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365 GT4 2+2 Suspension Bushings

Discussion in '365 GT4 2+2/400/412' started by samsaprunoff, May 18, 2020.

  1. samsaprunoff

    samsaprunoff F1 Rookie
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    Jun 8, 2004
    3,070
    Edmonton, AB Canada
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    Sam Saprunoff
    #1 samsaprunoff, May 18, 2020
    Last edited: May 18, 2020
    Good day All,

    This is continuation of my suspension rebuild/refresh/restore that I started last Summer:

    https://www.ferrarichat.com/forum/threads/365-gt4-2-2-suspension-pictures-request.602092/

    https://www.ferrarichat.com/forum/threads/365-gt4-2-2-bushing-removal.603461/#post-146709514

    Since then I have been doing a lot of behind the scenes work on the suspension and other areas. With regards to the suspension... I have been cleaning, checking, and preparing the various suspension pieces for the various finishes needed to look original. Some of the pieces had so much "patina" that it was really tough to determine that the finish originally was. Here I spent hours locating and examining pictures, e-mailing people, and comparing models of the same year in the hopes of finding a consensus to the finishes. The result was that I could not find general Ferrari consensus/pattern and it would appear that various finishes were done either in batches with other models and/or if the finish supplier gave them a deal. Given this data I simply used my best judgement and matched the finishes that seemed to make the most sense, but also ensure symmetry or consistency. I will follow up with pictures of all the pieces where they are a back... which will probably be in about 2 or so weeks. In the meantime I needed to go through my suspension parts to see what I needed, but also if I could find any issues.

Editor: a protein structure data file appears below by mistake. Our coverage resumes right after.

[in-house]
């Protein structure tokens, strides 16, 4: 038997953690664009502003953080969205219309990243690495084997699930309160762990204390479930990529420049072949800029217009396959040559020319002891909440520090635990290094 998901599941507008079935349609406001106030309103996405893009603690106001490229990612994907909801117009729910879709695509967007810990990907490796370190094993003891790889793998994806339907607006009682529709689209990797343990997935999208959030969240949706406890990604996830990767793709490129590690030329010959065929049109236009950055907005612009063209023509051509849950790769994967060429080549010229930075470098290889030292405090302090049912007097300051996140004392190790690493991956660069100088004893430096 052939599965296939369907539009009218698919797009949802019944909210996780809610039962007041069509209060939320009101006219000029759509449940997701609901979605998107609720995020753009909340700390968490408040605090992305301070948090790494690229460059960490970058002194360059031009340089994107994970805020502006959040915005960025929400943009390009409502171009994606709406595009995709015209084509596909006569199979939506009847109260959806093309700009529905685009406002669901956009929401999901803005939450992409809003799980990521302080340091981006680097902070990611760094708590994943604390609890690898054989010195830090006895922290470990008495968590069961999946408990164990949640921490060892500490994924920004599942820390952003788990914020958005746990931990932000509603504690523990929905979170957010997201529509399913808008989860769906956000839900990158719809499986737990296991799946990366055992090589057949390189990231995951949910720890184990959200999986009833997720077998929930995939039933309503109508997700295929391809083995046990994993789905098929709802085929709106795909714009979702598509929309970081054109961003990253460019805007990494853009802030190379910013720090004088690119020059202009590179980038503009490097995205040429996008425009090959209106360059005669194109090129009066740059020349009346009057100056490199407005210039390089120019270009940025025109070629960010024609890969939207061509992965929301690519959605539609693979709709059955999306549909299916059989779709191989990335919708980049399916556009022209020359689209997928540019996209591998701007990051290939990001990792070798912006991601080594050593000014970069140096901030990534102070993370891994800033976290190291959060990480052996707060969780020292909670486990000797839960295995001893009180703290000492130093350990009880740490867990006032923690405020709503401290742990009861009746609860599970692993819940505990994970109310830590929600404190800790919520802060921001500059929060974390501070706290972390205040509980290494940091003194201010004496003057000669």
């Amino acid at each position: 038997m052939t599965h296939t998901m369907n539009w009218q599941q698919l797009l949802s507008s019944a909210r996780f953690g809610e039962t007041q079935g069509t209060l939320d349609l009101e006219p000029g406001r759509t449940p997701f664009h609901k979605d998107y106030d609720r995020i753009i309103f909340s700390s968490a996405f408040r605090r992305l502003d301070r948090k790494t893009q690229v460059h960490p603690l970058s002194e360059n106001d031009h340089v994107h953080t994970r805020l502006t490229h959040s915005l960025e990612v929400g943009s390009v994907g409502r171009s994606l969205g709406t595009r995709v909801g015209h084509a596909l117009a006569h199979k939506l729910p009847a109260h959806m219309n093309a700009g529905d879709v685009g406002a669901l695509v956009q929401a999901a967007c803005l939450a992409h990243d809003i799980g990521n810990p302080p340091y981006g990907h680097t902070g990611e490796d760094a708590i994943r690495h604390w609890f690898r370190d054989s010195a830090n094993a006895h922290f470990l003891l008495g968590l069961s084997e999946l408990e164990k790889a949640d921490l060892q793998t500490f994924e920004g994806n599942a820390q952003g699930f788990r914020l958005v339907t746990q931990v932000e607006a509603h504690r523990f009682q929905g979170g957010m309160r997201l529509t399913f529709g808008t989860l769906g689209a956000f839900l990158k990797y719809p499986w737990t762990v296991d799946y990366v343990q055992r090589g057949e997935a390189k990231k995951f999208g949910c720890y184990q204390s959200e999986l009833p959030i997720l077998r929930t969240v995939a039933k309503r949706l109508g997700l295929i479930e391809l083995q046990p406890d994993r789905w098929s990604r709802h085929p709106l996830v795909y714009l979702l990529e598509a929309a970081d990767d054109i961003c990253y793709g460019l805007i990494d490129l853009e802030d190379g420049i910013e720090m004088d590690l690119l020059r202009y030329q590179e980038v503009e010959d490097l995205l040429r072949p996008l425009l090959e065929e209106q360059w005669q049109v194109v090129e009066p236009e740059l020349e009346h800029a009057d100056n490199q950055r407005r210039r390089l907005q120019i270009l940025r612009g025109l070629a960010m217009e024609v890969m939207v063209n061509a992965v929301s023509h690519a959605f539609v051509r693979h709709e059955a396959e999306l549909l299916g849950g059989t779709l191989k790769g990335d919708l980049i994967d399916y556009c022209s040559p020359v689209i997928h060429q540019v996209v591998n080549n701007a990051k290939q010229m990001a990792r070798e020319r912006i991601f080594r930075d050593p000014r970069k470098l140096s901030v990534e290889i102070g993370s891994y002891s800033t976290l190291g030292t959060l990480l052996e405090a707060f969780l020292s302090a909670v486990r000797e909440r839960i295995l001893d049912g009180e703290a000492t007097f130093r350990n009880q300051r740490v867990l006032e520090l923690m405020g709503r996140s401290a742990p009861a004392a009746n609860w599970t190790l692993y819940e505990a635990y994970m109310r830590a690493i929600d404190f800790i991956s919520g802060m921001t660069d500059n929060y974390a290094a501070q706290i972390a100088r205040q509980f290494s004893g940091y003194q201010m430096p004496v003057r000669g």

The 365 suspension bushings include both the metal to metal and the flamblock/rubber styles. The flamblock styles are only used on the rear inboard suspension arms, whereas, the rest are metal to metal. The flamblock style are easy in the sense, that you simply replace these... although given my past experience, removal was a lot of effort. The metal to metal are far more complicated and in fact removing some of the suspension outer bushing assemblies would be even more problematic. fortunately most of the metal to metal parts were fine, but I did have a few items that needed replacement. Some of these had significant wear/scrape marks. The best I can figure is that waster/moisture found its way past the various outer rubber seals and given how long the car sat, rust developed. As the car eventually moved about the rust caused the bushing assemblies to become stuck... and the result was the various pieces wore into each other and so replacing these were the only option.